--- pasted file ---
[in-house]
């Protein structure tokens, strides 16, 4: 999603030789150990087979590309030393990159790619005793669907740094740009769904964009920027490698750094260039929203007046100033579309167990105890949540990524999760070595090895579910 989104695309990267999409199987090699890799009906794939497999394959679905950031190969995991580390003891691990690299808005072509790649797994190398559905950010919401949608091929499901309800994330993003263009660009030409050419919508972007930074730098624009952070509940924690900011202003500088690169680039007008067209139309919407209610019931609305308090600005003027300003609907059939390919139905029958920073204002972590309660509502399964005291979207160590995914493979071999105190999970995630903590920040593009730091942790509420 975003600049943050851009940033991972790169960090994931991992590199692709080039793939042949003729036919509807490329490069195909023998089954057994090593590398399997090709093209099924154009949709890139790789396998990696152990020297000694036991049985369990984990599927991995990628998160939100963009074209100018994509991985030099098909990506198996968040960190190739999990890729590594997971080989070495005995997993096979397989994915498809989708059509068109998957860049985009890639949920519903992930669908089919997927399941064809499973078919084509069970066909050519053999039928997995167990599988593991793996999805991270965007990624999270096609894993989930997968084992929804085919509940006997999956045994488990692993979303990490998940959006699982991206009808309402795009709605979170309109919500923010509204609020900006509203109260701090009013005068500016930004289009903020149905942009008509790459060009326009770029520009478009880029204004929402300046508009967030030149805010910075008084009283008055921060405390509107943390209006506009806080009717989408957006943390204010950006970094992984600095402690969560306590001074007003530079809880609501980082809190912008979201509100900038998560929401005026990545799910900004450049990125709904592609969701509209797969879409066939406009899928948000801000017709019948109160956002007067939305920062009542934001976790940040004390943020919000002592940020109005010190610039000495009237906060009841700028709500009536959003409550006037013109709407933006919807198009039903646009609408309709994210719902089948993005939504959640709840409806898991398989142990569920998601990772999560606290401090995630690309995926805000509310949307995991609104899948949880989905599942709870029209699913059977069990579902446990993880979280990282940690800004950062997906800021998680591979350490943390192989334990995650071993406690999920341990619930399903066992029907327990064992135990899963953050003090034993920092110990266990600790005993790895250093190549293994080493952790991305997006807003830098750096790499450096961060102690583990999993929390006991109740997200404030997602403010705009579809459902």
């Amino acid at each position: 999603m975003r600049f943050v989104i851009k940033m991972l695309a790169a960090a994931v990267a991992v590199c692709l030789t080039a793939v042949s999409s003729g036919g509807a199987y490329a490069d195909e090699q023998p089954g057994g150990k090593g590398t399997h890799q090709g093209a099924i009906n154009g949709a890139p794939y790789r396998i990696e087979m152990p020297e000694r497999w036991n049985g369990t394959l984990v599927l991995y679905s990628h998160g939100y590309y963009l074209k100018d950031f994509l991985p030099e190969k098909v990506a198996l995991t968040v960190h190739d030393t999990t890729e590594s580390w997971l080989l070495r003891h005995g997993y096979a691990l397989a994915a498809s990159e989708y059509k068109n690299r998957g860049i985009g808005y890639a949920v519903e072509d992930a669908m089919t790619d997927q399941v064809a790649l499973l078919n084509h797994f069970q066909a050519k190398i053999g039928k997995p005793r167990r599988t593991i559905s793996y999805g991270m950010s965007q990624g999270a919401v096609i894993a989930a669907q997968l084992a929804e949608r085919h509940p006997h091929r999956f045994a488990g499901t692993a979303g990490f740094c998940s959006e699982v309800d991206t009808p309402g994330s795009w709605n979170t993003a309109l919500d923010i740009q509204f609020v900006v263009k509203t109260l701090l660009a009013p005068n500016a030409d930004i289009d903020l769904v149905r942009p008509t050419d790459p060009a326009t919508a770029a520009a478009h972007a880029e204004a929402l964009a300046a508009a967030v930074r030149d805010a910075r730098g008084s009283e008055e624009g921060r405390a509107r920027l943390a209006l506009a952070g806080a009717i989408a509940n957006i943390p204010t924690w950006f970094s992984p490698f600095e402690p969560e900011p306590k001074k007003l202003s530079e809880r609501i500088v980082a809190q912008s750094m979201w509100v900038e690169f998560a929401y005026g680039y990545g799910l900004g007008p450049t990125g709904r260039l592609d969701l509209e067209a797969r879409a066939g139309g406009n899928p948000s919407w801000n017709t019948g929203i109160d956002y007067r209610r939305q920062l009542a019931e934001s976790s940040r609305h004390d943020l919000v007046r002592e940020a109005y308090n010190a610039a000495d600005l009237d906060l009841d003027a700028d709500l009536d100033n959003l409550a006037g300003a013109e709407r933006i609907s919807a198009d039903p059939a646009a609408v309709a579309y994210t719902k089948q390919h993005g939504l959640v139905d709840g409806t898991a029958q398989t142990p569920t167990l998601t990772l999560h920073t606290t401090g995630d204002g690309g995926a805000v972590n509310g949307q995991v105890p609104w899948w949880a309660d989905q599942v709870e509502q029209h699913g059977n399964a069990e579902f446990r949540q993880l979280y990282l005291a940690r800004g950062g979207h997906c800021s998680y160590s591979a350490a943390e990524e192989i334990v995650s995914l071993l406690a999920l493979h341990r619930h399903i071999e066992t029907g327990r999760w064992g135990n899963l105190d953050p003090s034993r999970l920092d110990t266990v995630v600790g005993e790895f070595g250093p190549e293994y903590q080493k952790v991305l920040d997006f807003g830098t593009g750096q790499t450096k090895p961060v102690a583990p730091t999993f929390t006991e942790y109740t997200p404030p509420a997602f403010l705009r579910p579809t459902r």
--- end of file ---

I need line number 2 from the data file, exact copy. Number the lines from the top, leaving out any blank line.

């Protein structure tokens, strides 16, 4: 999603030789150990087979590309030393990159790619005793669907740094740009769904964009920027490698750094260039929203007046100033579309167990105890949540990524999760070595090895579910 989104695309990267999409199987090699890799009906794939497999394959679905950031190969995991580390003891691990690299808005072509790649797994190398559905950010919401949608091929499901309800994330993003263009660009030409050419919508972007930074730098624009952070509940924690900011202003500088690169680039007008067209139309919407209610019931609305308090600005003027300003609907059939390919139905029958920073204002972590309660509502399964005291979207160590995914493979071999105190999970995630903590920040593009730091942790509420 975003600049943050851009940033991972790169960090994931991992590199692709080039793939042949003729036919509807490329490069195909023998089954057994090593590398399997090709093209099924154009949709890139790789396998990696152990020297000694036991049985369990984990599927991995990628998160939100963009074209100018994509991985030099098909990506198996968040960190190739999990890729590594997971080989070495005995997993096979397989994915498809989708059509068109998957860049985009890639949920519903992930669908089919997927399941064809499973078919084509069970066909050519053999039928997995167990599988593991793996999805991270965007990624999270096609894993989930997968084992929804085919509940006997999956045994488990692993979303990490998940959006699982991206009808309402795009709605979170309109919500923010509204609020900006509203109260701090009013005068500016930004289009903020149905942009008509790459060009326009770029520009478009880029204004929402300046508009967030030149805010910075008084009283008055921060405390509107943390209006506009806080009717989408957006943390204010950006970094992984600095402690969560306590001074007003530079809880609501980082809190912008979201509100900038998560929401005026990545799910900004450049990125709904592609969701509209797969879409066939406009899928948000801000017709019948109160956002007067939305920062009542934001976790940040004390943020919000002592940020109005010190610039000495009237906060009841700028709500009536959003409550006037013109709407933006919807198009039903646009609408309709994210719902089948993005939504959640709840409806898991398989142990569920998601990772999560606290401090995630690309995926805000509310949307995991609104899948949880989905599942709870029209699913059977069990579902446990993880979280990282940690800004950062997906800021998680591979350490943390192989334990995650071993406690999920341990619930399903066992029907327990064992135990899963953050003090034993920092110990266990600790005993790895250093190549293994080493952790991305997006807003830098750096790499450096961060102690583990999993929390006991109740997200404030997602403010705009579809459902």